There are a variety of misconceptions about study abroad that may be preventing you from even exploring the possibility. We hope to dispel a few of the most common ones here.
1. Studying abroad is too expensive.
- UNH allows federal, state, and institutional aid to transfer for all UNH-Managed, UNH-Exchange and UNH-Approved programs. You will be able to factor in airfare as an educational cost and consider the cost of living in your host country for your estimated expenses.
- There are a variety of additional UNH and other national scholarships available for study abroad.
- There are study abroad destinations where the cost of living and exchange rate make living abroad cheaper than living in Durham.
2. I need to speak a second language to go abroad.
- There are many program options in English-speaking countries including Australia, the United Kingdom, and New Zealand.
- You can also take classes in English in many non-English speaking countries such as France, Spain, The Netherlands, Argentina, China and Thailand.
- What better way is there to study a second language than living in a place where it’s spoken?
3. Study Abroad will delay my graduation and could lower my GPA.
- You can fulfill major, minor and Discovery requirements with the appropriate advisors’ approval.
- You will earn UNH credits or transfer credits depending on the type of study abroad program you choose.
- Grades will not be factored into your GPA unless you are taking a UNH course.
4. I can’t go abroad with my major.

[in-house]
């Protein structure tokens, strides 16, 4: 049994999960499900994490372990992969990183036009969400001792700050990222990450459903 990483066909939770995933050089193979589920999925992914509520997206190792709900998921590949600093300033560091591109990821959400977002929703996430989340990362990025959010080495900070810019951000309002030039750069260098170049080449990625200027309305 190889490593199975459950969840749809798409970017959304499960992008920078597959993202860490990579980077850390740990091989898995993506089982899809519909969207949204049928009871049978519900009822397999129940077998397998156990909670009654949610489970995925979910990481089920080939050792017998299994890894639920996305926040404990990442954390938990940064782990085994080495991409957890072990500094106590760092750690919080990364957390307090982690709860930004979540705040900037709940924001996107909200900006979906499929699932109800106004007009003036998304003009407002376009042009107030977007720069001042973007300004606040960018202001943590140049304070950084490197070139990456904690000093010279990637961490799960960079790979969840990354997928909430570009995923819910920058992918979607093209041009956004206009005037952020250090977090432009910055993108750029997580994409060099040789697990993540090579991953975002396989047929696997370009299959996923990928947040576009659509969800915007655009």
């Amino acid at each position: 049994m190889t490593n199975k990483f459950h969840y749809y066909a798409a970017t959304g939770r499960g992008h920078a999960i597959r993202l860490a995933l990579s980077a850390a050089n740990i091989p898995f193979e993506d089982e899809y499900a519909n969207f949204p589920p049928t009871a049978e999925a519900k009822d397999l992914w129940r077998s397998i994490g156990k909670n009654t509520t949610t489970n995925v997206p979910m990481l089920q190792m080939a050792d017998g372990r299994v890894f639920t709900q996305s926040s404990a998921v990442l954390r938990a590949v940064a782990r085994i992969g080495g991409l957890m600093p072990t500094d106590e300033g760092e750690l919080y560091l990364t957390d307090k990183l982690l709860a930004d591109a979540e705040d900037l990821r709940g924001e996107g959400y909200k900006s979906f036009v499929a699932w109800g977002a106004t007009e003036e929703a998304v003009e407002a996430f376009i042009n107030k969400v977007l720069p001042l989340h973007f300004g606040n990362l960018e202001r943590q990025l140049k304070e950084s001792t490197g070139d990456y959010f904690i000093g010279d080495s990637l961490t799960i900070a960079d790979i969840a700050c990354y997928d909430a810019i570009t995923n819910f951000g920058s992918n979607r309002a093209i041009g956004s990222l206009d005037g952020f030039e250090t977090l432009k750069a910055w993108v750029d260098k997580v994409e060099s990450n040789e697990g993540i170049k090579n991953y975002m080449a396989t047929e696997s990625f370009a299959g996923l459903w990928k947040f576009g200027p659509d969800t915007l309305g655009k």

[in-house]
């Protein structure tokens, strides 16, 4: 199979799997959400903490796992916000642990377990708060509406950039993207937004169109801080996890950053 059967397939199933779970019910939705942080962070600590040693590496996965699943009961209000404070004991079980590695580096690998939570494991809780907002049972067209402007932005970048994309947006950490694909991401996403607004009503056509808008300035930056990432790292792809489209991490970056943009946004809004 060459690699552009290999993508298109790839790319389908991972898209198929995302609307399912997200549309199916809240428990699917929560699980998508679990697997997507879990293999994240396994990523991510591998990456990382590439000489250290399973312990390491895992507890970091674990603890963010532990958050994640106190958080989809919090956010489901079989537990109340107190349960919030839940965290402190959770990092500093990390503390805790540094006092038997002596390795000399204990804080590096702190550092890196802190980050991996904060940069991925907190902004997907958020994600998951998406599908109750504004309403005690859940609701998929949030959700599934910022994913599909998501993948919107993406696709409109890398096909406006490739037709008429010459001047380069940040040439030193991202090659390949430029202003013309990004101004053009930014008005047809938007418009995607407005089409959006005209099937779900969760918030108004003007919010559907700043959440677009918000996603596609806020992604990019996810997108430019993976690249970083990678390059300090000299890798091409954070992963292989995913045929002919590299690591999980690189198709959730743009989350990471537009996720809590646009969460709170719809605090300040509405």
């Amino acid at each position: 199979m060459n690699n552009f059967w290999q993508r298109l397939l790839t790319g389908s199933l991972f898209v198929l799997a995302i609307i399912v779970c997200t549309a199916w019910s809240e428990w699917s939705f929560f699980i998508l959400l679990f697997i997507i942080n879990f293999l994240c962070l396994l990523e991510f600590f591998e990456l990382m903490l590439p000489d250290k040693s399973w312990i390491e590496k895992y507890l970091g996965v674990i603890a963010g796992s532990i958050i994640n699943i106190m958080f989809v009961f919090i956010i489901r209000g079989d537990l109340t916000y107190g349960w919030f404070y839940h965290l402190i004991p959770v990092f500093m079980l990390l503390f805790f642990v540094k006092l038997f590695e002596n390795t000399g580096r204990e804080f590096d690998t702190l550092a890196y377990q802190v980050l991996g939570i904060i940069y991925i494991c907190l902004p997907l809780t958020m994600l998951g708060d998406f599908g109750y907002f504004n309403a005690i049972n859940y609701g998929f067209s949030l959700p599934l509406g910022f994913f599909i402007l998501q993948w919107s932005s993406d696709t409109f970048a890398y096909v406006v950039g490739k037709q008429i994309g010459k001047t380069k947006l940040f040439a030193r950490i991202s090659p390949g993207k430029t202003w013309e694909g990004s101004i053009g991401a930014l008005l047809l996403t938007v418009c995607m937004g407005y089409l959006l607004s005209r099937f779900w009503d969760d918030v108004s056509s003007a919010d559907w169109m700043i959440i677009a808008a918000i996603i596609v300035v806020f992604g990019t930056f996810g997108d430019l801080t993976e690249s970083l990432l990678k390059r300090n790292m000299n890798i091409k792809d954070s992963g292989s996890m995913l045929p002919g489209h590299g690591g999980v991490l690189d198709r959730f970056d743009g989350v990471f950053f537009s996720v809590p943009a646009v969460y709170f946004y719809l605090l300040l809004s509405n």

- Studying abroad is not just for liberal arts students anymore. There are a variety of programs - and scholarships - for students majoring in the sciences, technology, engineering, mathematics and health.
- If you don’t want to take classes in your major abroad, consider the many internship, service and research opportunities available.
5. I don’t have time to study abroad.
- You can go abroad during January term, spring break or summer, so you won’t get out of sequence with your academic plan, student activities, athletics or campus leadership roles.
6. International experience doesn’t help your career.
- In multiple studies, employers confirm that study abroad contributes to acquiring critical professional skills such as cross-cultural communication and understanding, exposure to different perspectives and ways of thinking, adaptability, acting independently, problem-solving and functioning in new and different environments.
- A recent longitudinal study showed that compared with their peers, study-abroad alumni have higher full-time employment rates, lower unemployment rates and higher starting salaries than the national average.
7. Students like me don’t study abroad.
- Study abroad is for everyone! Students connected with OMSA, TRIO, Connect, Military and Veterans Services and DSS have all studied abroad.
- UNH has taken the national IIE Generation Study Abroad pledge to substantially increase the number of students we send abroad and to make sure that students from a broad range of backgrounds have this opportunity. This includes access to a variety of scholarships.
8. It is safer to stay in the U.S.
- No one can guarantee 100-percent safety whether in Durham, Boston, Paris or Shanghai. However, UNH has established precautions and policies to make sure our students are as safe as possible abroad.
- There is an International Travel Risk Review Policy that establishes how student travel destinations are reviewed for safety and security, where students can travel and when to suspend programs.
- Students register their trip in an International Travel Registry, which facilitates communication and support in the event of an emergency.
- Students are covered by the comprehensive UNH International Travel Assistance and Insurance program.